Private school pupils will not be restricted from getting places at Oxford University, the new vice-chancellor has said.
Prof Irene Tracey, who is the first comprehensive-school educated vice-chancellor of Oxford, told The Telegraph that the university should not be so “binary” about its mix of undergraduates and said she is against setting targets to grow the proportion of state school pupils.
The neuroscientist, 56, who was formally admitted as the university’s 273rd vice-chancellor this morning, said: “It’s absolutely not about having a particular target or quotas. It’s a bigger mission than that, which is to have a broad and open desire for students from any background who wish to come here because they think this is going to be what’s going to best suit them.”
She added: “So it’s not restricting it to certain groups or certain sectors and certainly within that will be of course, a continuation in engaging with the state school sector…and the private school sector, which we absolutely recognize that we’ve got kids there who are on bursaries, increasingly, that you’ve got kids from disadvantaged backgrounds.
“It’s about a broader conversation [that] I think that we need to start having about the mix of students that were coming in and not being so sort of binary in that mix.”
Her comments mark a change in tone from senior university figures in recent years, who have celebrated rising numbers of state school pupils and said they are “determined” to increase the number of students from backgrounds that are “not as well-represented at Oxford as they should be”.
Between 2017 and 2021, the proportion of state school pupils starting undergraduate degrees at Oxford rose from 58 per cent to 68 per cent.
Private schools warned last year that they feared their pupils were being discriminated against by Oxbridge admissions tutors under pressure to boost the number of state school pupils to make the system look fairer.
The Oxbridge success rate of 50 leading independent schools has dropped by a third in five years, The Telegraph revealed.
Prof Tracey said her three children had been educated at state primary schools and private secondary schools. “I’m living and breathing the issues with my own family in terms of them going to secondary school in the private sector, so I understand all the arguments,” she said.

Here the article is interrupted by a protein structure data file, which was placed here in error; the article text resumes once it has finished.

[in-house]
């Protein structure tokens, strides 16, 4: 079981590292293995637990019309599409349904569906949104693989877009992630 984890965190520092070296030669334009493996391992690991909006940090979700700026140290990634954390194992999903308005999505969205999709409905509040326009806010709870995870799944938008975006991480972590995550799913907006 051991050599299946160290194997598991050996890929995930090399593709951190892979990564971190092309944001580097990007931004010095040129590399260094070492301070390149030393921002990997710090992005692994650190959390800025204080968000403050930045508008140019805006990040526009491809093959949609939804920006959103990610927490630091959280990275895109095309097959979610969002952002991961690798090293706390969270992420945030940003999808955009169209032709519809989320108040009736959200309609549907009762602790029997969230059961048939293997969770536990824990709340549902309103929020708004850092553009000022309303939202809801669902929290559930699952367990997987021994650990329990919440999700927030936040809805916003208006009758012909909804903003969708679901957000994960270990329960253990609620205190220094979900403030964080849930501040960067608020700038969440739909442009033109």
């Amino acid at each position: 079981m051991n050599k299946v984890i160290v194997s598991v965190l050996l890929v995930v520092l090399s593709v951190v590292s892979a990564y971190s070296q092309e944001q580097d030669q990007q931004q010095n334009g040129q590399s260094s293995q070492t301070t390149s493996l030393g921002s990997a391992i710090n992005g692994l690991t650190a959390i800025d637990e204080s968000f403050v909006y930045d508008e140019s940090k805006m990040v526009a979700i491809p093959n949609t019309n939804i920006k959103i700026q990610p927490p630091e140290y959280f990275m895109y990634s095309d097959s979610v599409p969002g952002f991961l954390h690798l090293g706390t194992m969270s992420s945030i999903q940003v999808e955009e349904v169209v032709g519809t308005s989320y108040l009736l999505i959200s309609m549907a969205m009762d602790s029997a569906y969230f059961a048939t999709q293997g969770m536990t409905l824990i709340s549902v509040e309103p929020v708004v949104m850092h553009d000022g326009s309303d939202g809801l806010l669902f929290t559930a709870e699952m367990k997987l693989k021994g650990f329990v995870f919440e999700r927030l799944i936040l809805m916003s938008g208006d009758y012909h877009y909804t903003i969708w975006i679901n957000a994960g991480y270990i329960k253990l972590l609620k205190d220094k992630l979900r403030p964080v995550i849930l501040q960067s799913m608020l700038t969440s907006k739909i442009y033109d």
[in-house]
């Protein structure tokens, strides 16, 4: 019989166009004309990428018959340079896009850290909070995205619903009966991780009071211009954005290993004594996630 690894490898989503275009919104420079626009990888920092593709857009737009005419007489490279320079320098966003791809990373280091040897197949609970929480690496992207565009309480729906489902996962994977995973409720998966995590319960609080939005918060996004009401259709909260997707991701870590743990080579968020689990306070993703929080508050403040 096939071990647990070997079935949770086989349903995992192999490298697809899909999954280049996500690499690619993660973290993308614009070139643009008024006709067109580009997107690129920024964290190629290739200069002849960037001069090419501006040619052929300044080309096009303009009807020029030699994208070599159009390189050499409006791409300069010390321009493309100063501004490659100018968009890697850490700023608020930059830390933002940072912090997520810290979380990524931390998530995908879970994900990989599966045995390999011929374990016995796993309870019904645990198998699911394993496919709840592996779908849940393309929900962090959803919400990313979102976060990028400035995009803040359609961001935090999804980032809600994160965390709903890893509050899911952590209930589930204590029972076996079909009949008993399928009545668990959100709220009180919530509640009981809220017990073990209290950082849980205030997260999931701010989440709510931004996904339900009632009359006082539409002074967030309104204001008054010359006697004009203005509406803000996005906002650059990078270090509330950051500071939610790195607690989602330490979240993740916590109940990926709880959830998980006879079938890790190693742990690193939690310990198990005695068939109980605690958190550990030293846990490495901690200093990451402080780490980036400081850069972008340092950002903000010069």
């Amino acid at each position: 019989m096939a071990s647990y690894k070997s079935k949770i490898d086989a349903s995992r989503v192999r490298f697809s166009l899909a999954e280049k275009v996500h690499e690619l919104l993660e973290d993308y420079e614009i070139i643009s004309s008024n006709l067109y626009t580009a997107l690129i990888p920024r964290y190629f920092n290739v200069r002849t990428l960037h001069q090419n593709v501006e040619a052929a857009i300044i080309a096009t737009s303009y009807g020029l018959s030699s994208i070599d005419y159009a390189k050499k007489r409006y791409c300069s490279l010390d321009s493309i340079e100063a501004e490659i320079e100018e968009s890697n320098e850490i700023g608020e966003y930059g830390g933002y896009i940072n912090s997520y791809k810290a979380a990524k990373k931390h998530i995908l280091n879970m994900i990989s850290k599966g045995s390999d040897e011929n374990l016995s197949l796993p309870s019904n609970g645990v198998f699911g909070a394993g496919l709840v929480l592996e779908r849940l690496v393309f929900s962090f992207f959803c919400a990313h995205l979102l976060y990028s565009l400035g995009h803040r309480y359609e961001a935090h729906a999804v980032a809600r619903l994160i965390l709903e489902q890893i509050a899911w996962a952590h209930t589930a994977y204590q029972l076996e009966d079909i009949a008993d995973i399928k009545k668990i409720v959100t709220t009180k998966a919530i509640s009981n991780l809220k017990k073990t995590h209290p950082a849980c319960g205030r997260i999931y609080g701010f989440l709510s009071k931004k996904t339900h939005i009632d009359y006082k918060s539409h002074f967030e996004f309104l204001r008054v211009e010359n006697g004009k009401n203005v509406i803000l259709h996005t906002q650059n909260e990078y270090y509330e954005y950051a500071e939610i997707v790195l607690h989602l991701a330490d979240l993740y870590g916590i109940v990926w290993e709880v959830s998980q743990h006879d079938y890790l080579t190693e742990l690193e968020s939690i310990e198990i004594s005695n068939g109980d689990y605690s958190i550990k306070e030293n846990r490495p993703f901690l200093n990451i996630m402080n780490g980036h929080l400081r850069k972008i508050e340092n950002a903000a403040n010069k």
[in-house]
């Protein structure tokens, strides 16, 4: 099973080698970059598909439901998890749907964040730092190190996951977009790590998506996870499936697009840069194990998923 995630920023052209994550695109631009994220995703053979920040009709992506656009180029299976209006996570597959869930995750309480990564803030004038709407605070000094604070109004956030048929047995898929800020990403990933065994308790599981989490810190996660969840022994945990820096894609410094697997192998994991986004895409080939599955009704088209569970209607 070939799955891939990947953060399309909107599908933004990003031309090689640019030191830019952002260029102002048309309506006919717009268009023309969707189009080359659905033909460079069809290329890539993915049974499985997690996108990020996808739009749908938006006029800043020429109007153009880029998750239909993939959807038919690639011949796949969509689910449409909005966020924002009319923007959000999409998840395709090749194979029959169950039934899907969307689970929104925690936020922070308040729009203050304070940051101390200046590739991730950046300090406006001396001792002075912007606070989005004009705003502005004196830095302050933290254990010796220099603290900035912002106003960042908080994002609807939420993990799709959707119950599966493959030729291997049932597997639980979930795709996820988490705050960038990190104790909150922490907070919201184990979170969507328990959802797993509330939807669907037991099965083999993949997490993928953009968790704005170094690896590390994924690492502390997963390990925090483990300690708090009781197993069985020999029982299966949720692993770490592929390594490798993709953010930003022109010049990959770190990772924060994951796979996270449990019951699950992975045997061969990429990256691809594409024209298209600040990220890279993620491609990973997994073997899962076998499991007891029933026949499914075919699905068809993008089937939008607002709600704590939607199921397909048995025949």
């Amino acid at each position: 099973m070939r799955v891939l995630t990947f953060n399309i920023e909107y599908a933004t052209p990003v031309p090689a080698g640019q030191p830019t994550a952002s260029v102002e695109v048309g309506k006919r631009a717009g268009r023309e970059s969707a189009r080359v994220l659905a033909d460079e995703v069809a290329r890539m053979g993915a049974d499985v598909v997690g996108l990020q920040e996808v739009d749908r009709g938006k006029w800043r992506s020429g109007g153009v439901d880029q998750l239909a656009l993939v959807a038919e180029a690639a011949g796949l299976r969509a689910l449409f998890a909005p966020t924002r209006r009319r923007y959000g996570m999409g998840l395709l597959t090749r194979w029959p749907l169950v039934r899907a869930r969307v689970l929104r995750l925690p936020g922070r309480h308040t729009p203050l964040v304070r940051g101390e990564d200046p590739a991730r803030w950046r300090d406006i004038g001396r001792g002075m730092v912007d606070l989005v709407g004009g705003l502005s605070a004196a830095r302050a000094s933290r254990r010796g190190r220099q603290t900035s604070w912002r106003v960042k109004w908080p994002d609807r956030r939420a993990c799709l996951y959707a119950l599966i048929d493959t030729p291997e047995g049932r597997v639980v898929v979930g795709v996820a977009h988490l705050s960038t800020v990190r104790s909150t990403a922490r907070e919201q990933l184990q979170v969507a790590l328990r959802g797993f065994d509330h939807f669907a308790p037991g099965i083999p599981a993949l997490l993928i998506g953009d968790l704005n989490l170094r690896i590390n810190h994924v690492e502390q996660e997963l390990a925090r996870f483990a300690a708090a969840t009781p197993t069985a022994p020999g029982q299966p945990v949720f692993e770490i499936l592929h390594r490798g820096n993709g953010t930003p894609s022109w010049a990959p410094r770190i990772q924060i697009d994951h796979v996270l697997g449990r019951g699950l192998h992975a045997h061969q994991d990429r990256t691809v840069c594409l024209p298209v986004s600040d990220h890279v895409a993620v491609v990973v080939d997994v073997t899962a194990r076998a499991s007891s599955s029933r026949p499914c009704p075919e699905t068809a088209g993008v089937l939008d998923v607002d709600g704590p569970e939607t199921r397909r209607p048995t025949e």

The vice-chancellor, who studied Biochemistry at Oxford and held a postdoctoral position at Harvard before returning to Oxford in 1997 as a founding member of the Wellcome Centre for Integrative Neuroimaging, said that in her experience, university admissions were “really fair” and “really thorough”.
“The reality is as we open up the appetite for people to want to come to places like Oxford, there’s just going to be larger numbers and more competitive candidates,” she said.
Prof Tracey said that Oxford needs to “skill up” its students to make them more attractive to employers because specialised A Levels can leave science students without adequate writing skills and arts students lacking in data skills.
She said that “knowledge generation and knowledge transfer” are core to improving stability in a world where challenges include “disinformation”, “distrust of experts”, “global political unrest” and “governance of artificial intelligence” and “defending free speech”.
Some academics want the proportion of private school pupils to continue to decline to around seven per cent, to reflect the number of UK pupils who attend state schools and colleges.
Prof Tracey rejected this analysis. She said the higher proportion of private school-educated undergraduates compared to the proportion of UK children who attend private schools was a reflection of “where we are in our educational journey in terms of how we prepare our schools and our school children to go to university, the desire to go to university, and then, you know, achieving the grades in order for them to come and do the degrees that they want to do.”
In comments released ahead of a speech at Prof Tracey’s admission ceremony today, Lord Chris Patten, the last British governor of Hong Kong who is chancellor of Oxford University, said: “What we are not at Oxford and Cambridge is exclusive.”
He warned that Oxford and Cambridge “cannot make good all the failures in British society”, including “inadequate state education” in some parts of the country.
He added: “Our policy on access needs, as I’ve suggested, must continue to be imaginatively proactive so that we can show that Oxford is genuinely ability-rich and means-blind with a wide, diverse academic community.”
Prof Tracey told The Telegraph she understood concerns that international students, who accounted for almost a fifth of first-year undergraduates admitted last year, do not face the same “contextual” offer process, which considers how a candidate’s school and background may have impacted their education.
She said: “The challenge we’ve got is how to contextualise that data [from international students].”
She added: “The data is quite quickly changing in terms of who’s applying and whether they want to apply now into the UK sector…I think we’re on a journey. Obviously we’ve got more control of getting access to the contextualised data in the UK system than we would from some of the other sectors.”TIOB News